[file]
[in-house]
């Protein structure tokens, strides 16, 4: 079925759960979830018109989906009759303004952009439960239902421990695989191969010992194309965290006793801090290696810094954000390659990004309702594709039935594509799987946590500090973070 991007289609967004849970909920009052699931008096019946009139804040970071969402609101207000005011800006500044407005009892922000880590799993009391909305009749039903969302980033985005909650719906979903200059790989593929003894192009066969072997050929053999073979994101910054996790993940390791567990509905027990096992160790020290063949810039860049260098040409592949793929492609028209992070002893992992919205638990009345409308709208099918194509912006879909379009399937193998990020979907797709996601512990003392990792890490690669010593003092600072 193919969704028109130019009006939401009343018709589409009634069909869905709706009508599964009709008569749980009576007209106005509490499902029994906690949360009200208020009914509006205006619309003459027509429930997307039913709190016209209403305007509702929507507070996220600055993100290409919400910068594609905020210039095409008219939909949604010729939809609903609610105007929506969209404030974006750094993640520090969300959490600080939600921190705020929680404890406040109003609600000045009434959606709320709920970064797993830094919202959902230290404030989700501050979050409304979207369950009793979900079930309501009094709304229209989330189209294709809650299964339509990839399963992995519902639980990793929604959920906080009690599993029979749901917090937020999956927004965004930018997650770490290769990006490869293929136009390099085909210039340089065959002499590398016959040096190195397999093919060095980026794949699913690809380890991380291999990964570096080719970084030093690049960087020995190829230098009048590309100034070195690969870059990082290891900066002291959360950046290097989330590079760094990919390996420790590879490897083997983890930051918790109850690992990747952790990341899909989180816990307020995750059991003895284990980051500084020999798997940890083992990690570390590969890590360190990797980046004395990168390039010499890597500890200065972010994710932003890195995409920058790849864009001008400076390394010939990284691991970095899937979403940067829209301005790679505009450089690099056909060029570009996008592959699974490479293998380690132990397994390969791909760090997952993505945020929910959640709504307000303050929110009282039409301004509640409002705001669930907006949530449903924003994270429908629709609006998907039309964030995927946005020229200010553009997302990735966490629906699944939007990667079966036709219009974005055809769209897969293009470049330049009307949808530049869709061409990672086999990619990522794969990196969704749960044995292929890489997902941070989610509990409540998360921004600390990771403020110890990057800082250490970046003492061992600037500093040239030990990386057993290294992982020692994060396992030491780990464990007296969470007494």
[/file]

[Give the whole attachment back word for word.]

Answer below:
[in-house]
């Protein structure tokens, strides 16, 4: 079925759960979830018109989906009759303004952009439960239902421990695989191969010992194309965290006793801090290696810094954000390659990004309702594709039935594509799987946590500090973070 991007289609967004849970909920009052699931008096019946009139804040970071969402609101207000005011800006500044407005009892922000880590799993009391909305009749039903969302980033985005909650719906979903200059790989593929003894192009066969072997050929053999073979994101910054996790993940390791567990509905027990096992160790020290063949810039860049260098040409592949793929492609028209992070002893992992919205638990009345409308709208099918194509912006879909379009399937193998990020979907797709996601512990003392990792890490690669010593003092600072 193919969704028109130019009006939401009343018709589409009634069909869905709706009508599964009709008569749980009576007209106005509490499902029994906690949360009200208020009914509006205006619309003459027509429930997307039913709190016209209403305007509702929507507070996220600055993100290409919400910068594609905020210039095409008219939909949604010729939809609903609610105007929506969209404030974006750094993640520090969300959490600080939600921190705020929680404890406040109003609600000045009434959606709320709920970064797993830094919202959902230290404030989700501050979050409304979207369950009793979900079930309501009094709304229209989330189209294709809650299964339509990839399963992995519902639980990793929604959920906080009690599993029979749901917090937020999956927004965004930018997650770490290769990006490869293929136009390099085909210039340089065959002499590398016959040096190195397999093919060095980026794949699913690809380890991380291999990964570096080719970084030093690049960087020995190829230098009048590309100034070195690969870059990082290891900066002291959360950046290097989330590079760094990919390996420790590879490897083997983890930051918790109850690992990747952790990341899909989180816990307020995750059991003895284990980051500084020999798997940890083992990690570390590969890590360190990797980046004395990168390039010499890597500890200065972010994710932003890195995409920058790849864009001008400076390394010939990284691991970095899937979403940067829209301005790679505009450089690099056909060029570009996008592959699974490479293998380690132990397994390969791909760090997952993505945020929910959640709504307000303050929110009282039409301004509640409002705001669930907006949530449903924003994270429908629709609006998907039309964030995927946005020229200010553009997302990735966490629906699944939007990667079966036709219009974005055809769209897969293009470049330049009307949808530049869709061409990672086999990619990522794969990196969704749960044995292929890489997902941070989610509990409540998360921004600390990771403020110890990057800082250490970046003492061992600037500093040239030990990386057993290294992982020692994060396992030491780990464990007296969470007494």